Aliens (1986)

Aliens (1986) movie poster

director James Cameron
viewed: 09/06/2012

It was Prometheus (2012) that led me back to Alien (1979) and now Alien back to Aliens.  It’s a slippery slope to open yet another series of films to re-visit in whole.

It’s been said that while Alien was a science fiction/horror film, Aliens is more a science fiction/action film, a genre shift, but one of the most compelling sequels perhaps ever made.  Director James Cameron picked up the narrative from the 1979 original, took (not necessarily its DNA a la Prometheus but) many of the film’s great elements (the alien itself, Ellen Ripley (Sigourney Weaver), android paranoia, gender politics) and developed a wholly different, extremely thrilling, and even iconic movie from those elements.  And in many ways, the genre reinvention helped to define the film on its own terms, not merely in comparison.

Set fifty-seven years after the first film, fifty-seven years that Ripley and her cat have been in hyper-sleep in the middle of nowhere, Cameron pushes the distance of the real world seven years even further.  The clever set-up has the corporation blaming Ripley for her having destroyed the Nostromo, and not having any evidence of her monster anywhere.  Beyond that, there are humans living on that dead rock that the Nostromo had so fatefully visited.  At least until the humans make “contact” with the creatures and wind up in radio silence.  The corporation sends Ripley, their company man Carter Burke (a classically sleazy Paul Reiser), and a team of space marines, each tougher than the other, to kick ass and take names.  The whole thing kind of implodes.

What has always struck me is how effectively Cameron develops his characters.  It’s his Ripley that one thinks of when one thinks of the character that Weaver plays in four films, not the lucky, survivor of Ridley Scott’s Alien.  Cameron invents the female action hero, quite intentionally, quite effectively.  It’s not that she’s sleek, deadly or muscled-up.  She has not the fighting powers of a video game character.  She’s a working class woman, apparently a mother with a lost child (didn’t know that), maternal, strong in character, tenacious, heroic.  It’s the maternal aspect that sets up the epic showdown at the end of the film.  Ripley finds the lone survivor at the hive-like station in the little child, Newt, who she takes to in lieu of her own child, and she battles the Alien queen, mother to all the drone worker/killers.  It’s not happenstance that her character has become such an icon; she’s strong, intelligent, and real.  And wonderfully created.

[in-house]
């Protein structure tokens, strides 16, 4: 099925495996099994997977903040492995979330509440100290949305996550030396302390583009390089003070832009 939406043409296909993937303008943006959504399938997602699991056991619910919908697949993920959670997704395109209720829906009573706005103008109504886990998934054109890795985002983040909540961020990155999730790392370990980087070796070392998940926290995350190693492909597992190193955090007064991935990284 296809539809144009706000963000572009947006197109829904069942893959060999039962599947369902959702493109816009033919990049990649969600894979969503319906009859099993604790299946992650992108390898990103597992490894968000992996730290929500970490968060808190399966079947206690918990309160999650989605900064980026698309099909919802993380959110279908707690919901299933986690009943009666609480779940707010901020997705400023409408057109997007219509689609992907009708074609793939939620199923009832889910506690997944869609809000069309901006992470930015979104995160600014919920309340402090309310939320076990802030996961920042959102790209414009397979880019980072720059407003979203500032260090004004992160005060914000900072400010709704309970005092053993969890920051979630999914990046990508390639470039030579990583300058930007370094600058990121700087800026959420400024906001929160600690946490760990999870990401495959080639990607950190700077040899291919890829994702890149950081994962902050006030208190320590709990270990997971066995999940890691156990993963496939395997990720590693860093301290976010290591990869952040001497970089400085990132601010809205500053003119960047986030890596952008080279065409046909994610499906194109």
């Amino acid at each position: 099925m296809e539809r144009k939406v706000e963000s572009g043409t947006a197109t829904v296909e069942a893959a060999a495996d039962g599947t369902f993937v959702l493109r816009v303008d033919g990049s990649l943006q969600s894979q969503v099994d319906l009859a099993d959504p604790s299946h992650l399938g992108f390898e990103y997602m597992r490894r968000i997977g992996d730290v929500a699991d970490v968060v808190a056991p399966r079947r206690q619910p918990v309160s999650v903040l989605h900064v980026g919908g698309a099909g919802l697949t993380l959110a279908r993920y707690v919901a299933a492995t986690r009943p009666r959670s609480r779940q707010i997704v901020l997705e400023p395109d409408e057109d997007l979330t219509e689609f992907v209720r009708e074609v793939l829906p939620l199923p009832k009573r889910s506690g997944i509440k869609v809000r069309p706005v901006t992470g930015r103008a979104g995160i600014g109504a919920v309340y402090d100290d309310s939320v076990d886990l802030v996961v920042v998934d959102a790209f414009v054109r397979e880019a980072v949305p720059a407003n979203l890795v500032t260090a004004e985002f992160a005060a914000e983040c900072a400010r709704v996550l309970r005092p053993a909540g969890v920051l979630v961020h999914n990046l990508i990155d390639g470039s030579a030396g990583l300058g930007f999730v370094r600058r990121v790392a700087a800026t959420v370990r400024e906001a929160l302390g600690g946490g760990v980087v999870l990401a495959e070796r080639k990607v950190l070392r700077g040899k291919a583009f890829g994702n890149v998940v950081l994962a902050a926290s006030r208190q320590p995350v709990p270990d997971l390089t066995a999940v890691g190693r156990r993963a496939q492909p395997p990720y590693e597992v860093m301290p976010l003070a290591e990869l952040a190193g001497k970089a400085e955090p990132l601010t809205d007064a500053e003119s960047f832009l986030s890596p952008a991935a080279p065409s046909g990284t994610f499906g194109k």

I’ve always admired the scene in which the marines first appear, coming out of hyper-sleep, in a deft sequence that telegraphs their personae in flash-like strokes.  The character actors are all very good, and though their characters are hardly well-rounded, they are colorful archetypes, with unique qualities that make them characters, not mere stereotypes.  I’ve always loved how the sergeant (Al Matthews) pops his cigar into his mouth immediately upon waking, before any other movement is needed.  He has a number of little moments that develop his character more than whole scenes would need to do.  Bill Paxton gets all the comedy relief as Hudson, the best catchphrases.  Jenette Goldstein is fantastic as the butch Vasquez, again a character so well-sketched in her few scenes that she stands out in one’s mind years after the film.  And Lance Hendrikson is great as Bishop, the android with a milky heart of gold.

It’s a thrilling, exciting film.  I remember in 1986 taking my girlfriend and her folks to the film (I’d seen it once already) and how they were all surprised how much they liked it.  It stands up well over the years on the whole.  Unfortunately I watched the “Special Edition” version which threw in a few deleted scenes that help explain aspects of the narrative, like Ripley’s daughter, but really lengthen but don’t illuminate the narrative in useful ways.  It’s the Blade Runner (1982) effect.  The one film that really made an argument for a “director’s cut” now entitles all directors a hindsight that often isn’t 20/20.

While it is not a “feminist” film, I would say that it does create a female hero, an iconic female character in a realm of male-dominated action cinema.  It’s not just the sort of Lara Croft, woman with big boobs and hot gams, playing the role according to the script stereotypes.  But a character, originating in Scott’s film, and reaching fuller realization here, a character who is a strong woman, and intelligent woman, maternal, compelling, resilient.  I’m sure many an article or paper has been written on this specific subject, so I won’t try to say things that others have stated already.  But I think it’s a poignant character that Weaver and Cameron developed, and is all the more interesting for the lack of cliches.

Heck of a movie.

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